If you have worked with the VA long enough, you have probably come to realize that you and the VA often do not see eye-to-eye. Certainly, this difference of opinion is highlighted no better than by one of the most contentious issues: unemployability. We see this all the time. The realities of your service-connected disabilities impacting your ability to work are lost on the VA. Fortunately, there is a way to support your Individual Unemployability case, and this is by vocational assessments.
Why the VA has trouble with IU cases
Before we go into vocational assessments, let us first examine why the VA has trouble with Individual Unemployability (IU). The structure of the VA’s rating schedule lends to this issue. The rating schedule is built around each individual disability rendering the veteran impaired in some form or fashion. Therefore, the VA is accustomed to looking at disabilities as individual puzzle pieces, rather than how the puzzle pieces fit together as a whole. Without a doubt, the rating system is built to benefit the veteran. Unlike the Social Security system, which determines whether you are completely disabled or not, the VA system enables the veteran to obtain compensation even if he/she is not completely disabled. It also provides them a way of increasing their compensation levels, which Social Security does not allow.
The problem is that, when you file a claim for IU, the VA tends to look at each individual disability, and whether or not that individual disability prevents you from working. To compound the problem, the C&P examiners, when asked to render an opinion on IU, do exactly the same thing. The end result is a very high denial rate for IU. The VA is not supposed to evaluate IU in this fashion, nor would it make any sense to do it this way; but, it still happens.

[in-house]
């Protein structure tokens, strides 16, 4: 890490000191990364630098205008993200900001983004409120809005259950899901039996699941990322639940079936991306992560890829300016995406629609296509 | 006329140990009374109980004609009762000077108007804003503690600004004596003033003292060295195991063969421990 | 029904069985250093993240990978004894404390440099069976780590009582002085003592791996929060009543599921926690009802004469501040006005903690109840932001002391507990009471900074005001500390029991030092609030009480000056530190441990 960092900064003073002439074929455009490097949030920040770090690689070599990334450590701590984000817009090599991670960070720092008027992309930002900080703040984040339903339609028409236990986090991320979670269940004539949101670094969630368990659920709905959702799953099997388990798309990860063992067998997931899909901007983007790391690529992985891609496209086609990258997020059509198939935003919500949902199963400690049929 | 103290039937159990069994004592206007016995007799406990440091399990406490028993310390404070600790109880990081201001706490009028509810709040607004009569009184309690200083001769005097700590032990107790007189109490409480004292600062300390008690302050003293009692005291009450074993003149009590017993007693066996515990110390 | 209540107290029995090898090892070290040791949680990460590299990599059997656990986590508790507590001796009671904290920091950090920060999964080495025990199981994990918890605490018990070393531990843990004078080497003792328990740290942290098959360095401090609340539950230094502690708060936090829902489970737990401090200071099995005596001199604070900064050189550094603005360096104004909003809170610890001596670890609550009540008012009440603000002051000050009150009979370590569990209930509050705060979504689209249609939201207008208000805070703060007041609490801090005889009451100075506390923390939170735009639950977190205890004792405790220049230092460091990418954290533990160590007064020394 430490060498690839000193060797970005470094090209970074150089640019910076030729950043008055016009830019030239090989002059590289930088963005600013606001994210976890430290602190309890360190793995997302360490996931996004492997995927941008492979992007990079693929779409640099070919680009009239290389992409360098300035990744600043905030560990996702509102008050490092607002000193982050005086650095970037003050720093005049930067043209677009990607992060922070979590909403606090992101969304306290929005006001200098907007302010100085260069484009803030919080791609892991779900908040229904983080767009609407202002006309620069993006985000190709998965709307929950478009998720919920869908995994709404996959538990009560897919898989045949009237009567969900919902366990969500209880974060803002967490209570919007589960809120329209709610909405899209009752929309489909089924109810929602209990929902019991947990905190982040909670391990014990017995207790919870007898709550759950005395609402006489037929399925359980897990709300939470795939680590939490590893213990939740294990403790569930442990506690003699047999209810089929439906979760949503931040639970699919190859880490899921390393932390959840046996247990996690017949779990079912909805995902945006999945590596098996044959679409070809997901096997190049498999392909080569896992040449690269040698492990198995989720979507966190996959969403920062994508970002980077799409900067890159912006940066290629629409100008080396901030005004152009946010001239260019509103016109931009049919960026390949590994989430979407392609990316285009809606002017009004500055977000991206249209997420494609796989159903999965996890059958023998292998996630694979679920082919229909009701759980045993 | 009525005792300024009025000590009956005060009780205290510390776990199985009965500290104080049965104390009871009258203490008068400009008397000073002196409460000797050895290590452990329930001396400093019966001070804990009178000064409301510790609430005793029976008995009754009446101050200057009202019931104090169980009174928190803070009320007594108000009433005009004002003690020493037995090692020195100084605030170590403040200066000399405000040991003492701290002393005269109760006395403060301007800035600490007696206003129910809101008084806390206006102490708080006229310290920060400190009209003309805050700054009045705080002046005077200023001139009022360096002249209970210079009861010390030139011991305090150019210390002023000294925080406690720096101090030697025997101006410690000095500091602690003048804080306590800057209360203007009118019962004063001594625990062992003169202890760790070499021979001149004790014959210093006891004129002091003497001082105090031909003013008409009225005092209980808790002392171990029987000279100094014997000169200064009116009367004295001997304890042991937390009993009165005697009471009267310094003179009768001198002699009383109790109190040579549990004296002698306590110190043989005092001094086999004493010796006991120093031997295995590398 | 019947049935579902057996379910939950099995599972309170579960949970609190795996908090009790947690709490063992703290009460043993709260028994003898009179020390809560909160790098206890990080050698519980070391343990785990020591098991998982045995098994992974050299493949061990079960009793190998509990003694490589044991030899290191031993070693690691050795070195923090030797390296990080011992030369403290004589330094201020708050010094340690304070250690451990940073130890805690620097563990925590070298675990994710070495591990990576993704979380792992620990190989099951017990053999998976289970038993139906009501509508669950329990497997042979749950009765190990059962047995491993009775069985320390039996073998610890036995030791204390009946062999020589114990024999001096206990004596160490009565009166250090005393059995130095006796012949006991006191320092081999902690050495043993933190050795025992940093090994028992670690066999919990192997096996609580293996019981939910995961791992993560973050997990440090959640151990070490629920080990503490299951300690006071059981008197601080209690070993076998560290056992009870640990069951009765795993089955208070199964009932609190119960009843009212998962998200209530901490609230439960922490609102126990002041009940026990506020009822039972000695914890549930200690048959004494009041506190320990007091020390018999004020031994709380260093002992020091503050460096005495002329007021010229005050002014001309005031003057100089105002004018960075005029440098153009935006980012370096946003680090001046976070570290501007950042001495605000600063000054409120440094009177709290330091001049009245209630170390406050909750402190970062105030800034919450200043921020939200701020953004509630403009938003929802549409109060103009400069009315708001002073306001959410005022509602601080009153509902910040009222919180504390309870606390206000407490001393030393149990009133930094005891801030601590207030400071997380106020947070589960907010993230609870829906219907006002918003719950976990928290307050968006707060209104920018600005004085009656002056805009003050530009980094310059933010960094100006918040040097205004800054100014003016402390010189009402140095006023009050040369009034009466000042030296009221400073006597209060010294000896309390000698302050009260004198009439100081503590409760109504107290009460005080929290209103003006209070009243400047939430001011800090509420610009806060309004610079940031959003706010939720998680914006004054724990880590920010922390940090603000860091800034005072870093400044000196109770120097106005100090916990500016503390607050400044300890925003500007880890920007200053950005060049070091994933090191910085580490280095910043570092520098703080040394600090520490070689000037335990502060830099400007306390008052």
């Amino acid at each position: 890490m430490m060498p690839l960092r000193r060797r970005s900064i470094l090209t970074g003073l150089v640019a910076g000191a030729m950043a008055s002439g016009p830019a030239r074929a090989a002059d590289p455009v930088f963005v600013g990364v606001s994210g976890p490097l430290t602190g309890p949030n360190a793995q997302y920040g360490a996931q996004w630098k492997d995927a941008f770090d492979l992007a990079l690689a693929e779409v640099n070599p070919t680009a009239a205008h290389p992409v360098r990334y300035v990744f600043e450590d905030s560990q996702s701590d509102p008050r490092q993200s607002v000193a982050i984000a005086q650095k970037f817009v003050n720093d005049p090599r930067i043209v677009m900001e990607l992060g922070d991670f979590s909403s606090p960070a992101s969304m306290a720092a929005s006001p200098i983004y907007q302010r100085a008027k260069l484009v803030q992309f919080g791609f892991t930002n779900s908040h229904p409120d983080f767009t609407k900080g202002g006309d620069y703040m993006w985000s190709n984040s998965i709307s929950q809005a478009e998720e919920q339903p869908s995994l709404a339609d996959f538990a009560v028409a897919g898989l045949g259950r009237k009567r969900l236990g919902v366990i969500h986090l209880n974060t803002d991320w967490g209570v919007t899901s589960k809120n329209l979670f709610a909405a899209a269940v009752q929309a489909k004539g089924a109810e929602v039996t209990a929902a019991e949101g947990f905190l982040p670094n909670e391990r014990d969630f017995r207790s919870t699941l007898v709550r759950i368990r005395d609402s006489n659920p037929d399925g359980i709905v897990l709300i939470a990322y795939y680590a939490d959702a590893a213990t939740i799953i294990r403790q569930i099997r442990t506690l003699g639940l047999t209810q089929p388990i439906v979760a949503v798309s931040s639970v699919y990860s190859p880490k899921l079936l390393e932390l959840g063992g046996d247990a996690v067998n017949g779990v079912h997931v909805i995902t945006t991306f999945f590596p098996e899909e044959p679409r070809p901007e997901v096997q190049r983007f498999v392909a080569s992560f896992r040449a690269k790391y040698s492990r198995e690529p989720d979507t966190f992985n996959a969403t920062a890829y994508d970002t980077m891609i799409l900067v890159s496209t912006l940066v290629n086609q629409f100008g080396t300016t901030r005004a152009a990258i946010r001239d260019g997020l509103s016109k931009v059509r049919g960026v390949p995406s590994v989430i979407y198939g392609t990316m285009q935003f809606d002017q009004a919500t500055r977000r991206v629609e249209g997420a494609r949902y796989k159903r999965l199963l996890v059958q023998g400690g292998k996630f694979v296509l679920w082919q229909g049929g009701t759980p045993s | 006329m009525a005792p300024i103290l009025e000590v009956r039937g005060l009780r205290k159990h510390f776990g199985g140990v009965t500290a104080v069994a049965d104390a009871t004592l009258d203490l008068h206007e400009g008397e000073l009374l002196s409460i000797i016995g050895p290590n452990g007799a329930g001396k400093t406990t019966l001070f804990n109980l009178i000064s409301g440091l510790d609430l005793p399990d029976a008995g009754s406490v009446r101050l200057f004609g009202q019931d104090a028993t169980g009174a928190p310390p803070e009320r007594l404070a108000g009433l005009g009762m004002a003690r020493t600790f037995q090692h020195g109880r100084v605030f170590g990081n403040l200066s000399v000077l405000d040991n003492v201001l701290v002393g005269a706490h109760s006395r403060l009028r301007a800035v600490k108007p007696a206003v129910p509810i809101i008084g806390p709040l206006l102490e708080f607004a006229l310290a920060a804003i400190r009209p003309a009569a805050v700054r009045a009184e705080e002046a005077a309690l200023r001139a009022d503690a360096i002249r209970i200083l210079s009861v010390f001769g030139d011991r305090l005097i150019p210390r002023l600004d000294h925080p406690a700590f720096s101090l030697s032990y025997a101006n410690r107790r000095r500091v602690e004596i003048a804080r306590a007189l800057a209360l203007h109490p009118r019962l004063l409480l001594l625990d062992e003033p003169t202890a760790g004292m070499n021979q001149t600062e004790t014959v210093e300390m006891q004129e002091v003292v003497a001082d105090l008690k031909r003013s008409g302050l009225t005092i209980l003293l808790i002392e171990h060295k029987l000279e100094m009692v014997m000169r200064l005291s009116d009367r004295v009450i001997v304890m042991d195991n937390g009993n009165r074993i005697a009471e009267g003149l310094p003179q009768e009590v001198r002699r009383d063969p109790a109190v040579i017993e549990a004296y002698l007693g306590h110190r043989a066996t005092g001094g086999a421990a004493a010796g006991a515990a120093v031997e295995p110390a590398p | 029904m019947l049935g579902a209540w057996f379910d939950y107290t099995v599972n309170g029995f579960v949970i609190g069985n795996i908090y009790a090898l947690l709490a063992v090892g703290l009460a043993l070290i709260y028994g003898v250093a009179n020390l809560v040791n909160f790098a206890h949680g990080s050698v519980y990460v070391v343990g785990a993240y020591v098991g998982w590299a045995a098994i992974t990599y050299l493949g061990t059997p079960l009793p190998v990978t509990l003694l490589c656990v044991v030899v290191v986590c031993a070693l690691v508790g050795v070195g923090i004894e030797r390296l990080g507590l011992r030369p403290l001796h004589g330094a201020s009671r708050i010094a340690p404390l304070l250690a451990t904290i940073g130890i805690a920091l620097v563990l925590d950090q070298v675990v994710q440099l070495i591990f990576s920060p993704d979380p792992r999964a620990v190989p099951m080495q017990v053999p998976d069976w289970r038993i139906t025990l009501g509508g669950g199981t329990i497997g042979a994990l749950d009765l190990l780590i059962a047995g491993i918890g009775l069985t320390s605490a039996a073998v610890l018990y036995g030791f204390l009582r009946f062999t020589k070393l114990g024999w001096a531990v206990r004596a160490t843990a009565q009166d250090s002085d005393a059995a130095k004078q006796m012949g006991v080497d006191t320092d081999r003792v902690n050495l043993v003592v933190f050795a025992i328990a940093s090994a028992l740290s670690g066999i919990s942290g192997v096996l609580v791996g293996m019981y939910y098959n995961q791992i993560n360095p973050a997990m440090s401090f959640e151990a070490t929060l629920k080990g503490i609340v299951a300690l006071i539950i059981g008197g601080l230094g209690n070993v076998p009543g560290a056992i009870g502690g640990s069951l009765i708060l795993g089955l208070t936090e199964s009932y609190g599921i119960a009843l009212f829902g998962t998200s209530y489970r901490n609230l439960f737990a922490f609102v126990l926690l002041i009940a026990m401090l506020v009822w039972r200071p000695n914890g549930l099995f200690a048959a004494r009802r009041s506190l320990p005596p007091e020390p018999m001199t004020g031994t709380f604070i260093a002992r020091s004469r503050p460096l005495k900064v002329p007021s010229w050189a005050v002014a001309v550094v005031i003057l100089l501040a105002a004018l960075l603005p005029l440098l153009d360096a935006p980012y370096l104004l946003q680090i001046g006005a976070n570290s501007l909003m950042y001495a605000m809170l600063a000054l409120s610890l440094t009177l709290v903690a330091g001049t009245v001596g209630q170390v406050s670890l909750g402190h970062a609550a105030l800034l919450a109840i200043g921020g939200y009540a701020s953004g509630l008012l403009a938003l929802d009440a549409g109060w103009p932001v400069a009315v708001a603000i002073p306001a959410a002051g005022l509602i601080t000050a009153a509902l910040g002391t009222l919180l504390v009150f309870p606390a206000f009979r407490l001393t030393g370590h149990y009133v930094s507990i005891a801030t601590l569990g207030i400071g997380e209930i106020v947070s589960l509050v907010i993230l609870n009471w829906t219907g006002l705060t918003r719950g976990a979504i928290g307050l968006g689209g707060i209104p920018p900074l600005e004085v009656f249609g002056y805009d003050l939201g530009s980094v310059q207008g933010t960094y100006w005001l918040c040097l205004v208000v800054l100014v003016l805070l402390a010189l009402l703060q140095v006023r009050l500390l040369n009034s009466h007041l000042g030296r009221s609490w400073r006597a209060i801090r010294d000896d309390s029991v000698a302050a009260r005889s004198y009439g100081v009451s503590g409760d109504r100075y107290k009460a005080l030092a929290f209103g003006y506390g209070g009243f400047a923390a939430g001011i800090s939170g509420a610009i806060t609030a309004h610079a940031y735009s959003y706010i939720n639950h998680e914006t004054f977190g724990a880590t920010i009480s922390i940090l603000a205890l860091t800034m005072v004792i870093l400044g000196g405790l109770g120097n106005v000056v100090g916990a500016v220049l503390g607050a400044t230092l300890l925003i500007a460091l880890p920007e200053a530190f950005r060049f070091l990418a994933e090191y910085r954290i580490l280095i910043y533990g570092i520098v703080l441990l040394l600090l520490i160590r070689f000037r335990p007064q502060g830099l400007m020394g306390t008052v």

The other problem lies in the lack of expertise and experience in the vocational field on the part of those who are rendering opinions and making decisions. There is no one in the VA system—medical or adjudicatory—who is a qualified vocational rehabilitation counselor and whose sole role in the VA is to handle IU cases. Such a position does not exist. Therefore, the adjudicators rely on the C&P examiners for an opinion on whether or not the individual can work due to his or her service connected disabilities. Such individuals are not equipped with the knowledge base or experience in workplace job placement needed to make a well-rounded, practical assessment of a veteran’s ability to obtain or maintain substantially gainful employment in the current job market—which, as anyone in the workforce can attest, is fast-paced, high-stress, and often physically and mentally draining.
In many cases, the best way to combat this problem is to adopt one of Social Security’s methods: using a vocational expert. In Social Security cases, the vocational expert reviews the claimant’s file and makes a determination on whether or not the claimant can obtain or maintain employment in the current market with his/her transferable skill set.
In VA cases, we can use vocational experts in much the same way. Vocational experts are not required to testify in court before the VA, as in Social Security cases. Rather, they review the veteran’s file and evaluate the veteran’s ability to work, based on physical or mental limitations, transferable skill set, and the availability of jobs in the current market that match the veteran’s skills and need for accommodations. The vocational expert then provides a vocational assessment report, which is submitted to the VA for consideration.